Wednesday, March 2, 2016
In like a lamb
The days grow longer and the sun shines, shines, shines. It isn't winter and it isn't spring. This is March in the high desert, a time when the nights are cold and clear, the sun is strong and warm, the wind whistles and howls, and you might feel grit in your teeth. There are dust devils in the arroyo, little tornadoes made of leaves and debris, skating lightly along the concrete, exploding when they hit the arroyo's sloping walls. If you listen carefully, you can hear them as they tumble - skittering, scraping, blowing apart and away.
We spend the afternoons in and out of the house, books and bikes and scooters, yarn and hooks, tea cups, water bottles and string cheese carried back and forth across the yard, looking for the warmest spots for ourselves. It's still chilly in the shade; it must be twenty degrees cooler in the house's shadow than it is in full sun just five feet away. Inside, when I've had enough of the nomad routine and the sun on my face, I stitch, or read, or watch from the window as children and chickens play. I go out again to settle a dispute, or to help round up hens. I go back in to start dinner, choosing relatively languorous recipes these days; I want to be outside just as much as they do.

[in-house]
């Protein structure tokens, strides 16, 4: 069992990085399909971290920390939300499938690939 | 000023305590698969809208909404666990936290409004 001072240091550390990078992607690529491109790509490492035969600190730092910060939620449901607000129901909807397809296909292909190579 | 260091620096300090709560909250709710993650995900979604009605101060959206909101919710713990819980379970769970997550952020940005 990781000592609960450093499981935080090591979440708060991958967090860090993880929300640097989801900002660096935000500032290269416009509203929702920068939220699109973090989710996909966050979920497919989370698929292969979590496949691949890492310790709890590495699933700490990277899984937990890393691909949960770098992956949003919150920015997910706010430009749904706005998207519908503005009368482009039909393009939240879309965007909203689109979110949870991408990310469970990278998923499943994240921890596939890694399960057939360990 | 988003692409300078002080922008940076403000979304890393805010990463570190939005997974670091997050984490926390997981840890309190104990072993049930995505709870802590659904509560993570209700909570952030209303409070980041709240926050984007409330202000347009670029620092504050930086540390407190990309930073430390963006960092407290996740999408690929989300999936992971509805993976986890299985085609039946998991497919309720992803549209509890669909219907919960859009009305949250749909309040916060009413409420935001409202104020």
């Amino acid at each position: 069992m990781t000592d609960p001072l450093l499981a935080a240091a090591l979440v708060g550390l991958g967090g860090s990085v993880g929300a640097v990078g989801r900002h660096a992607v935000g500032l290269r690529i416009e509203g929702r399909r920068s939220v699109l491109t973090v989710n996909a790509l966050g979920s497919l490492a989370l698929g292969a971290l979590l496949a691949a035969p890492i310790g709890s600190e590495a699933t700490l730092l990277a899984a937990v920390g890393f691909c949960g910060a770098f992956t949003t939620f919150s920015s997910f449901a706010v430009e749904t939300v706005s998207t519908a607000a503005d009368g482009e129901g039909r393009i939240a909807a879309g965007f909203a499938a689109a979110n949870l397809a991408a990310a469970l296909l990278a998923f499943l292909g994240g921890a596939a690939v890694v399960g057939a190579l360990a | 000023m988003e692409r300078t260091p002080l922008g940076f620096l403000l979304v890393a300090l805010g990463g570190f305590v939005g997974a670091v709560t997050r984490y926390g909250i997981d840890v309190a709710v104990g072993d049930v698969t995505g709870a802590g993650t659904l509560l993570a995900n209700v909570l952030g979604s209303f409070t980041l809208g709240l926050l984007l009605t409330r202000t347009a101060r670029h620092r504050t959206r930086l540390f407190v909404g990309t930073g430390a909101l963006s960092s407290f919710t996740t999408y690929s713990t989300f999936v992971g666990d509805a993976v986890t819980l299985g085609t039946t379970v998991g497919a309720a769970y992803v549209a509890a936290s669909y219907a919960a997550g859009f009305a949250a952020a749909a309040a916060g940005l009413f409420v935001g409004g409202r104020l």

In and out all afternoon, as the sun moves across the front of the house and the shadows spread over the depth of the backyard, darkening dormant grass. They come inside for jackets and go right back out again. Their play moves toward the back of the backyard, where there is still some sun. I watch amusedly as they move right up to the wall, their small backs held flat against the cinder blocks, soaking up the last hint of warmth through their clothes.